- Having difficulty staying seated in the classroom or in other situations
- Being on the go, in constant motion
- Running around or climbing in situations when it's not appropriate
- Having trouble playing or doing an activity quietly
- Talking too much
- Blurting out answers, interrupting
- Having difficulty waiting for their turn
- Interrupting or intruding on others' conversations, games, or activities
In adults, ADHD symptoms may include:
- Disorganization and problems prioritizing
- Poor time management skills
- Difficulty focusing on tasks
- Trouble multitasking
- Excessive activity or restlessness
- Difficulty following through and completing tasks
- Hot temper
- Trouble coping with stress
- Poor planning
- Low frustration tolerance
- Frequent mood swings
If you think you or your child may have ADHD, it’s important to talk to your healthcare provider so they can take the proper steps for diagnosis.
Your provider will likely ask questions about:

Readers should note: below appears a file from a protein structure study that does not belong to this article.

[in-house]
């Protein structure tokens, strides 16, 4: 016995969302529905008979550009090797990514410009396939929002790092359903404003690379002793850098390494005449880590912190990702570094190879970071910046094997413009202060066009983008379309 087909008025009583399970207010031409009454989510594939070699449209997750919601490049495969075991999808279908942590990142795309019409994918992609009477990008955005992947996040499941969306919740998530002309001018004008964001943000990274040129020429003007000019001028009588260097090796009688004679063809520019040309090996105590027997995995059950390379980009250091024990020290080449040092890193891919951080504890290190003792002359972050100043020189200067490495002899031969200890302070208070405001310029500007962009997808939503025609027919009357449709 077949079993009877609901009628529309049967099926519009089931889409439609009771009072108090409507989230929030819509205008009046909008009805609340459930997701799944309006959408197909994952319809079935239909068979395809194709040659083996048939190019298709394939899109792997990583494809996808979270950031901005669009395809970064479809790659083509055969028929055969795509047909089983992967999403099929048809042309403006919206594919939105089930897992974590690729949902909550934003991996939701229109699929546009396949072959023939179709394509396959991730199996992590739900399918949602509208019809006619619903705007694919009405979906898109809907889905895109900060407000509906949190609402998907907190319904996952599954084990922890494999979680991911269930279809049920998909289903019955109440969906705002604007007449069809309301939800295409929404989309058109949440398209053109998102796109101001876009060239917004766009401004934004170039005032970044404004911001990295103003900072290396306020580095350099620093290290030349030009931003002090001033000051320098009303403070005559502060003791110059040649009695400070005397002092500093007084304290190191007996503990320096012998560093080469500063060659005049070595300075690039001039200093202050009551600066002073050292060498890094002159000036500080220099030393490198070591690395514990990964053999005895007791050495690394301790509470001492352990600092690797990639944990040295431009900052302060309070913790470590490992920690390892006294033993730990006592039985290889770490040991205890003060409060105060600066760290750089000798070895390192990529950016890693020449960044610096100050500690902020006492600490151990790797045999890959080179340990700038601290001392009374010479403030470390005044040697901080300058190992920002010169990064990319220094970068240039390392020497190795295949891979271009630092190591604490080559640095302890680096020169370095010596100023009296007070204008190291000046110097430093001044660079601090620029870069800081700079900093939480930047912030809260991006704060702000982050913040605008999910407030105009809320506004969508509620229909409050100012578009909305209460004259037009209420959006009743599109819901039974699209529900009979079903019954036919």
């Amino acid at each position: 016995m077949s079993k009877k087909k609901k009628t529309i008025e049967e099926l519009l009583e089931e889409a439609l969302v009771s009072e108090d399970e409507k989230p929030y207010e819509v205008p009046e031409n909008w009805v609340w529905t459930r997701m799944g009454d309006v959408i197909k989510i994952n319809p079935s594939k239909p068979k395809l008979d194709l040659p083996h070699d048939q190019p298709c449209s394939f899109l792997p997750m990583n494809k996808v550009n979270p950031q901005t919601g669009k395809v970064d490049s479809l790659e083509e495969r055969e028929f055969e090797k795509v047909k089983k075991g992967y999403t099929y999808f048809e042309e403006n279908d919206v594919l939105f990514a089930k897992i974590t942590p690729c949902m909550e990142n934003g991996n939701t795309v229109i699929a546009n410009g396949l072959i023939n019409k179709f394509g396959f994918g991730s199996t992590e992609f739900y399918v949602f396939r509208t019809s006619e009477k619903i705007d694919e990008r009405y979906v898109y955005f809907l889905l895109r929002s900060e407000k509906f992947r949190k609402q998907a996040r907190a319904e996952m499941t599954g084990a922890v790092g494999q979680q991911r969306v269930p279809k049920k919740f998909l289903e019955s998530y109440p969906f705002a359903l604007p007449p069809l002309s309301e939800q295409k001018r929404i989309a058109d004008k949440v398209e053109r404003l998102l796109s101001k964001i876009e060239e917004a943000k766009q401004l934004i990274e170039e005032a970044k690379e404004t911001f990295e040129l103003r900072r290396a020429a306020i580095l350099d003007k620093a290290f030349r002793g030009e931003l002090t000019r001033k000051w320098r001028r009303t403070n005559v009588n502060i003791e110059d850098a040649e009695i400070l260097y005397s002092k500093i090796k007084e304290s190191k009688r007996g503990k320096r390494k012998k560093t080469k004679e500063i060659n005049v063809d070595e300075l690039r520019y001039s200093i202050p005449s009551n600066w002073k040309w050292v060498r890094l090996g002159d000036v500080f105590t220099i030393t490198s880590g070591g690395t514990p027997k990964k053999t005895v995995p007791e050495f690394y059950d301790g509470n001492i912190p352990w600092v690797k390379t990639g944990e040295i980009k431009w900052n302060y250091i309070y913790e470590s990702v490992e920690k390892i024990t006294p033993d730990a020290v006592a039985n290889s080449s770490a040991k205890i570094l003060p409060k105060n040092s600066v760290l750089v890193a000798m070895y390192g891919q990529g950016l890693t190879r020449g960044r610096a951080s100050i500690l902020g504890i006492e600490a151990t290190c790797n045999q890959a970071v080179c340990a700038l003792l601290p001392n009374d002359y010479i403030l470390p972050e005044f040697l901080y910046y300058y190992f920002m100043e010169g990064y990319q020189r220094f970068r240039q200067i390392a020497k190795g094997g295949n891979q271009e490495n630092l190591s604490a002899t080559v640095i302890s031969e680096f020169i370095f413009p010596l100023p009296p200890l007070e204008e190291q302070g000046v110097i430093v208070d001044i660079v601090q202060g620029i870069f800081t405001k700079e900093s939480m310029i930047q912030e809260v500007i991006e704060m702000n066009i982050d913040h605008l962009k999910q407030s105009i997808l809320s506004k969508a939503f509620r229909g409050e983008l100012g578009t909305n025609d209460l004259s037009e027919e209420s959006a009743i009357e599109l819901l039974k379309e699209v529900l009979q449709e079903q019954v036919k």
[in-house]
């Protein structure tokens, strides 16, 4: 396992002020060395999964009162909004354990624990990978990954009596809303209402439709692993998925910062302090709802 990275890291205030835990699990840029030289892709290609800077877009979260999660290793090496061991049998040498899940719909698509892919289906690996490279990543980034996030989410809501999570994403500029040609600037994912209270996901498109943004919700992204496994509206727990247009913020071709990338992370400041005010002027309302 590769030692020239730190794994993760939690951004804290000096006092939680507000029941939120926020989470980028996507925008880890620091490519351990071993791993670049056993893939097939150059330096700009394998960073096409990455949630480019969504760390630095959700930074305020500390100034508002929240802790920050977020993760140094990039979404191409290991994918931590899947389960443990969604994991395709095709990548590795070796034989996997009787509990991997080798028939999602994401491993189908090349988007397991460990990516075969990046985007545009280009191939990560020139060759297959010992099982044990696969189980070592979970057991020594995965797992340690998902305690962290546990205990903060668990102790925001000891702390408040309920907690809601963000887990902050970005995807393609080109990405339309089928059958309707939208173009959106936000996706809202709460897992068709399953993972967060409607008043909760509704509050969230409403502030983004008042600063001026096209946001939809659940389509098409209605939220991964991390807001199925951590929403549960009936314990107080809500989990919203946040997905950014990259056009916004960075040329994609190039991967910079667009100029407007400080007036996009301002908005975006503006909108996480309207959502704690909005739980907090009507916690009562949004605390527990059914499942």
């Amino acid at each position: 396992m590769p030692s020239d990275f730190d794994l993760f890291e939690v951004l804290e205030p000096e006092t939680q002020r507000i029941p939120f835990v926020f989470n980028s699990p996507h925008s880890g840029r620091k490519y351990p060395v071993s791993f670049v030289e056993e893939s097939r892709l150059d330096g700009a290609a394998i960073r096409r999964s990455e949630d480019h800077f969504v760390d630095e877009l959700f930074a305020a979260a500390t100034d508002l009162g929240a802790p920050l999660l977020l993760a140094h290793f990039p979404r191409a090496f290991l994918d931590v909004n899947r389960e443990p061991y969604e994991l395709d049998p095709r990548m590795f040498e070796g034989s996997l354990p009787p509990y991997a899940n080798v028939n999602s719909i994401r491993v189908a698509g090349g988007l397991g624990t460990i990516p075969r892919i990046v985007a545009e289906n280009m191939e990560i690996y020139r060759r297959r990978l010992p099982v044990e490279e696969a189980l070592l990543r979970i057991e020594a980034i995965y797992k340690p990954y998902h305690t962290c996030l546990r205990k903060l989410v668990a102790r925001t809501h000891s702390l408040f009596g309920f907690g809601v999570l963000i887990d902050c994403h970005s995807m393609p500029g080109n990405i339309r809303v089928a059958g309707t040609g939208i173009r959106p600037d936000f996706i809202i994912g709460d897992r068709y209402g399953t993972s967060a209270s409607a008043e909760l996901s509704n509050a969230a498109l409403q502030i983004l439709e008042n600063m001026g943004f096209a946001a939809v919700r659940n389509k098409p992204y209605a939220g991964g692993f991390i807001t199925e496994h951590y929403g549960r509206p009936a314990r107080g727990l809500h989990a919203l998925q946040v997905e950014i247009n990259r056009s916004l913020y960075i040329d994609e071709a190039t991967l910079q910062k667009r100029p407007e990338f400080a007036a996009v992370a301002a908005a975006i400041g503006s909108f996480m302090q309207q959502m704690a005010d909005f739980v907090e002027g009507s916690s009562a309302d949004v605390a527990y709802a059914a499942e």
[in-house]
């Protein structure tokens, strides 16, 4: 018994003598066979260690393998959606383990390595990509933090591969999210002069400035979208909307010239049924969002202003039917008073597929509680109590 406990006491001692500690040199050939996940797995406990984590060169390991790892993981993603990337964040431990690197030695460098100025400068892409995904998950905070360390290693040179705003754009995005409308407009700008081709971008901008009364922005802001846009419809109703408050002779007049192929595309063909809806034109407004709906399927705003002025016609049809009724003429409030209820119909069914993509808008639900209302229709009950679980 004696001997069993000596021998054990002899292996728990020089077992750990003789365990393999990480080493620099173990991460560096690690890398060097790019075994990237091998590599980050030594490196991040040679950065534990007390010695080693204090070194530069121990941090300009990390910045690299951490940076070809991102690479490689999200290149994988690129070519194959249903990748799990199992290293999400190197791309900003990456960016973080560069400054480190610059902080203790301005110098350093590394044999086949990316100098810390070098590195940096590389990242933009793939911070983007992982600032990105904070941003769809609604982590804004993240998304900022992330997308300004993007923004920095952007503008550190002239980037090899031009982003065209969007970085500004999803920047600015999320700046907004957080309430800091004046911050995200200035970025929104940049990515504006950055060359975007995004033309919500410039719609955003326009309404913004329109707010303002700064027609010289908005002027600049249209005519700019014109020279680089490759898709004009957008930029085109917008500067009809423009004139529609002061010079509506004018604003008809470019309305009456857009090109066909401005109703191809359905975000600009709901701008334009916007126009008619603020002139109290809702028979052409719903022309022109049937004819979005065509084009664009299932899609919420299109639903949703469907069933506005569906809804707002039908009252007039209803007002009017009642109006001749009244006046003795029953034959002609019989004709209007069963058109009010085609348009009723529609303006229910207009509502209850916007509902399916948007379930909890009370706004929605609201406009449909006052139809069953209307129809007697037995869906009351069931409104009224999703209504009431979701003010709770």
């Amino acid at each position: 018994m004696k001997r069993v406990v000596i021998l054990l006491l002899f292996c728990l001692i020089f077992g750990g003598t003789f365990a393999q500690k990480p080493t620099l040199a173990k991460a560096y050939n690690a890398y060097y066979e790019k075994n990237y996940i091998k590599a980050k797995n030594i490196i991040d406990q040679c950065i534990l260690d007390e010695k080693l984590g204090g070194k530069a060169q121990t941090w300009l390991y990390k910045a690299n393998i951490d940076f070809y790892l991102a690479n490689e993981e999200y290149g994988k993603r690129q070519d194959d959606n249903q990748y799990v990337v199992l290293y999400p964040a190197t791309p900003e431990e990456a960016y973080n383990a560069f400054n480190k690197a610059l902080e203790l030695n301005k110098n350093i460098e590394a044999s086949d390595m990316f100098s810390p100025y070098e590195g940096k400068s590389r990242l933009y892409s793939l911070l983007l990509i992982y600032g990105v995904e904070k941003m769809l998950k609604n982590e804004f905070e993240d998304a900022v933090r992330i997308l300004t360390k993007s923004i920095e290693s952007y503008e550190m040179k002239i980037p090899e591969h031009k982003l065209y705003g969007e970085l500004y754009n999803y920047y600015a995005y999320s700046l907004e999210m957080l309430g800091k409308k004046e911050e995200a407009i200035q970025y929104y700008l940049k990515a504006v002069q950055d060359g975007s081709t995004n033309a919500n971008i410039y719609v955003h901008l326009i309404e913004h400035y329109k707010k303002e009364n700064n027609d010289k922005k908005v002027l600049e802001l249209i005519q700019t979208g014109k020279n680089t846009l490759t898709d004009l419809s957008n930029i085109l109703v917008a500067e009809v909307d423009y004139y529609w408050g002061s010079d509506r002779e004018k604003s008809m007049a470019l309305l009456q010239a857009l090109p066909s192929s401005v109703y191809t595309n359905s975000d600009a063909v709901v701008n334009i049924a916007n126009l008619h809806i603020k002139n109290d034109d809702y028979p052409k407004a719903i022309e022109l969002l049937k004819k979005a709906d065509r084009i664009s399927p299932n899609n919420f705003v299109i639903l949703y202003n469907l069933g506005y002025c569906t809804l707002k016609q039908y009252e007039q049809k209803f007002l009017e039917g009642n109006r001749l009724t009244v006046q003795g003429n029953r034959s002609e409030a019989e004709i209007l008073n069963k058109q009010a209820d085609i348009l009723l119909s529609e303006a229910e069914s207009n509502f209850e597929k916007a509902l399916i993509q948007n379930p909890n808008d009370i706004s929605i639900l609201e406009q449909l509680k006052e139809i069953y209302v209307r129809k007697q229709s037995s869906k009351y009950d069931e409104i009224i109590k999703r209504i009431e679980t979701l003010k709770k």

- Your symptoms or those of your child
- When symptoms began
- Where the symptoms occur – for example, at home, in school, college or university, or at work
- If the symptoms affect your or your child's day-to-day life – for example, if they make socializing difficult
- Any recent significant events in your or your child's life, such as a death or divorce in the family
- Any family history of ADHD
- Any other problems or symptoms of different health conditions you or your child may have
Children and teenagers must have six or more symptoms of inattentiveness, and/or hyperactitivity/impulsivity to be diagnosed with ADHD.
While this can vary, an adult may be diagnosed with ADHD if they have 5 or more of the symptoms of inattentiveness, or 5 or more of hyperactivity and impulsiveness, listed in the diagnostic criteria for children with ADHD.
There are various treatment options for ADHD, and they can be different between children and adults.
The following are treatment options for children.
- Medications: Stimulant medications such as Amphetamines and Methylphenidates support the brain in stimulating brain chemicals known as neurotransmitters. The right dose may be able to help ADHD symptoms in children, but it’s important to consult a healthcare professional.